One of the main recommendations based on the ORBIT design process is that it is extremely important to make a distinction between the near future and the long-term future and to find the time to design for both. By defining a timeline for the bigger transition and deliberately splitting it into different horizons, it becomes easier to talk about the individual horizons and to find relationships between them. Additionally, formulating and shaping the future vision with help of storytelling and scenario building can help validate ideas with future users, both HCPs and (future) patients. In a field where real-life validity is hard to reach due to existing infrastructures and protocols, experiential storytelling could capture a reflection of what real-world implementation might look like. Furthermore, visions, and a concrete representation of them in a narrative, could help health care organizations to see the long-term consequences of short-term innovations and open up discussions at a higher level, towards hospital boards, insurers, and the government. These methodologies could be considered during the design synthesis step in the DED process, as an extension, or clarification, of the applicable methods to process data from the context. Especially issues that are outside of our direct control, such as organizational and financial structures, can then be explored at a deeper level, to understand steps towards further innovation and implementation.


While we would have liked to see a different outcome for the METC assessment of the DED evaluative study, we still consider the proposed study to have brought us closer to the successful implementation of DED in the clinical context. In this article, we present an open reflection on the extensions we made to DED in order to learn from the different elements of the process.

Throughout the previous sections we have provided different focused recommendations for applying DED in a clinical context: first of all, we proposed that having a data strategy based on an earlier research-oriented contextual step can speed up the process towards the design-oriented informed step. However, it is important to tread carefully because the existing data structures and organizational constructs can end up requiring additional contextual steps before starting an informed study in the clinical context. As such, it would be helpful to construct a comprehensive overview of the care pathways that are the subject of the intervention. These would address the context at a higher level to not only gather contextual information from the users of the system but contextual information of the system and the organization itself as well. This brings us to our second point, which is about automating the system to make it ready for implementation. We consider that with every full DED loop, the aim is to shrink the lower DED loop more and to push the system towards the upper loop, such that it becomes eventually self-sustaining. Automation is an active effort towards shrinking that loop, step by step. For this recommendation, it will be important to have a stable, yet versatile infrastructure that is supported within the clinical context. More attention is required for the informed step and implementing interventions, which is supported by freeing up resources around the contextual step. Thirdly, we formulate the goal for the clinical involvement to create a DED loop specifically related to the content inside of the existing big loop, where HCPs can be part of the design team as well as the solution. Research protocols should be written in collaboration, and design decisions should be made together with the clinical team. Additionally, the role of the HCPs on the side of the context needs to be considered as well, where they are approached as part of the solution, and therefore also considered users of the system, where their staff experience needs to be taken into account in the design of the system too. This includes their workload, the way in which new technology changes how they execute their work, and possible changes to the organizational structure. Lastly, we consider the importance of defining a timeline for the bigger transition, and deliberately splitting it into a series of future horizons, such that it becomes easier to talk about the individual horizon and to relate it to the other horizons. This helps contain the systemic implications and mitigate perceived and actual risks in DED activities that are projected onto specific horizons. Thinking ahead of the current developments is essential to achieve medical innovation as the approval processes take up significant amounts of time. However, it is even more important to make sure that future visions are scoped and defined in units that are manageable and feasible for direct implementation. One way to do this is by creating narratives for the envisioned future situation and then mapping this onto a timeline, with milestones along the way, specifically placed in the near future.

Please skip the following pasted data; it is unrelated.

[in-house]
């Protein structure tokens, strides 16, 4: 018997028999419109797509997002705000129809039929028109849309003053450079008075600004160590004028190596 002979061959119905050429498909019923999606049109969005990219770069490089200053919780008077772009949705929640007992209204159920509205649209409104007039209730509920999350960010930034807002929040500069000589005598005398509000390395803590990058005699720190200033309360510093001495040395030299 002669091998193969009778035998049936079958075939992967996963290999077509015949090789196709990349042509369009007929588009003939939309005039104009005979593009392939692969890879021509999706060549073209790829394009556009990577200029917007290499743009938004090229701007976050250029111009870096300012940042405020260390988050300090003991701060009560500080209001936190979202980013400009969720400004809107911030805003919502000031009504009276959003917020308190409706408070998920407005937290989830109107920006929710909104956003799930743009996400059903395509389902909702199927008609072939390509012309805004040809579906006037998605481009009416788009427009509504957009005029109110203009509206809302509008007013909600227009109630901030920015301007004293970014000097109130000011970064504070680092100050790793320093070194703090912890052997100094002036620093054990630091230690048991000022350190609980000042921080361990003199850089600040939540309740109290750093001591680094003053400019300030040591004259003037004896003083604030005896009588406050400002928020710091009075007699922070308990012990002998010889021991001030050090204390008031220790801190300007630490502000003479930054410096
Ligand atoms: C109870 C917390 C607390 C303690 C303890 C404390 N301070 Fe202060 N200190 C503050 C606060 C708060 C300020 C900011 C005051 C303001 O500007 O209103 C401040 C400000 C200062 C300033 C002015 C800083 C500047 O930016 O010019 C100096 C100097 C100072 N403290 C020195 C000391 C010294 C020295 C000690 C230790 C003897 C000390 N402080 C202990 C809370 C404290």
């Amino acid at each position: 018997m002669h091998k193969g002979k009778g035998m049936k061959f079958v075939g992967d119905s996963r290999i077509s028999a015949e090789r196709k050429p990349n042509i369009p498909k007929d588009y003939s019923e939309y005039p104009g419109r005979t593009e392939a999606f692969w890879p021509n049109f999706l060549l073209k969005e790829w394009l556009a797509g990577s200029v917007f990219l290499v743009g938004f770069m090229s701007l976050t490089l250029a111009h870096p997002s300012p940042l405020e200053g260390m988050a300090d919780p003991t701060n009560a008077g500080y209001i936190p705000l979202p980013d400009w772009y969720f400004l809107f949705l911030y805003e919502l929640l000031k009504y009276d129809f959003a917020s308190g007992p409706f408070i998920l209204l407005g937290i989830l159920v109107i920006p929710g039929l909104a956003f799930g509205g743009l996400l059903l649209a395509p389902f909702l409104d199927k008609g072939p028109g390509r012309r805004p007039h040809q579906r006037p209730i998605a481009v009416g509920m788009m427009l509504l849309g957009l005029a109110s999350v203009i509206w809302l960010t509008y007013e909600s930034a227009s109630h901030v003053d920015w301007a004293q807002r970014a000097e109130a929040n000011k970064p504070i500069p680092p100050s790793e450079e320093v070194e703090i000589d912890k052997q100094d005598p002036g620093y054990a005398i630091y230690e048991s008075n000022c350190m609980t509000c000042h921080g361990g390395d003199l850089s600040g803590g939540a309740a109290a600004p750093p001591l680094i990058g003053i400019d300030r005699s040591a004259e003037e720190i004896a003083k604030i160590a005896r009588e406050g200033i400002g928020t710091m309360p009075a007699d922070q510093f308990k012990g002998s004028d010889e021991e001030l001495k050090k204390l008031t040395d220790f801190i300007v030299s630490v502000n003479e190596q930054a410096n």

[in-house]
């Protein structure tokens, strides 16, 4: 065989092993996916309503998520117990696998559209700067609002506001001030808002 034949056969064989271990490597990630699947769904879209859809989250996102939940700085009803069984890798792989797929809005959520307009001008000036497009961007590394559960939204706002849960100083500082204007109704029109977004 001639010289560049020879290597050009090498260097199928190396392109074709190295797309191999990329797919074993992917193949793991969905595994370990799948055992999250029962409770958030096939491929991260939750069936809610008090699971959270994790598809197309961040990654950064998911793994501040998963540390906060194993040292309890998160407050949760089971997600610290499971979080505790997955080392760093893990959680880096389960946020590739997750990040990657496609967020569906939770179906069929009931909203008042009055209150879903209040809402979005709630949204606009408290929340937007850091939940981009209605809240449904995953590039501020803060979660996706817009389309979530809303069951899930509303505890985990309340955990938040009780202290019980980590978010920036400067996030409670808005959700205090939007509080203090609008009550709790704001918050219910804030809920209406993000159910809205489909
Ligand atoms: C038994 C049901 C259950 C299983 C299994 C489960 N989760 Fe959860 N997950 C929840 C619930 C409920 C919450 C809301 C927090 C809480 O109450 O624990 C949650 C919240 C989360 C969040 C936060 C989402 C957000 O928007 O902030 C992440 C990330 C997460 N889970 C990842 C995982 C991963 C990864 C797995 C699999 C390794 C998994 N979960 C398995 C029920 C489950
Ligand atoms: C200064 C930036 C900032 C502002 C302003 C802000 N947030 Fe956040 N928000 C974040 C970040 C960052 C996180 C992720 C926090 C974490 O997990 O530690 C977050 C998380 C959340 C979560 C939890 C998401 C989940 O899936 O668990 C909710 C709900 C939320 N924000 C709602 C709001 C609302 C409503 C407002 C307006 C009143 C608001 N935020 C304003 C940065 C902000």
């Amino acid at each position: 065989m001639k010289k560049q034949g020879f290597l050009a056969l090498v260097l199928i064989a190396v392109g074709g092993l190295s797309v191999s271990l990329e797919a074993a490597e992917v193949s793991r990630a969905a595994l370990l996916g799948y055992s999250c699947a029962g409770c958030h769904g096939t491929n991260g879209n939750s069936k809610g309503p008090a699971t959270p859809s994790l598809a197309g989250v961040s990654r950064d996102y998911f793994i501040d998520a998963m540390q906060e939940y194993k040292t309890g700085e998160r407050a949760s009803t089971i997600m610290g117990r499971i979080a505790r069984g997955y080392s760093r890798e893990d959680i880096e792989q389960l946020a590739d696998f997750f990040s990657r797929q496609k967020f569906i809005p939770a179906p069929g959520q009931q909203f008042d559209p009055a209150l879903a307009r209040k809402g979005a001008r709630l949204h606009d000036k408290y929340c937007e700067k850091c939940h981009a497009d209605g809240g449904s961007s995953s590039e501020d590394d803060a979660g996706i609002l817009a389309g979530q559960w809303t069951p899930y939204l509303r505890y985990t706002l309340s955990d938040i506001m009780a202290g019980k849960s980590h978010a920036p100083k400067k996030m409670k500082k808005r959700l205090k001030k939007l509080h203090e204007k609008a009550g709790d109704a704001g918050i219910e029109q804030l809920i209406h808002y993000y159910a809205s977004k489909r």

Overall, we argue that DED, as a highly flexible and context-oriented design method, fits the general trend of datafication in healthcare. Despite the advantages of using data in design and basing design decisions on solid contextual evidence, we also demarcate the likely boundaries of the method that are particularly clearly drawn in the medical clinical context. The METC rejection indicates that we were touching the boundaries of what the DED methodology can do and reach at this stage, which allowed us to deconstruct the main premises of DED – breaking it up – and then investigating how a better fit with the domain can be synthesized in a participatory way. Our recommendations are in part actionable, in part point to further design research necessary for viable and convincing methodological propositions. Ultimately, the rejection is a set-back for the study instance, but at the same time a strong motivation to explore what DED and its tools hold for designing and innovating in complex, constrained, wicked, and highly regulated contexts such as the clinical context.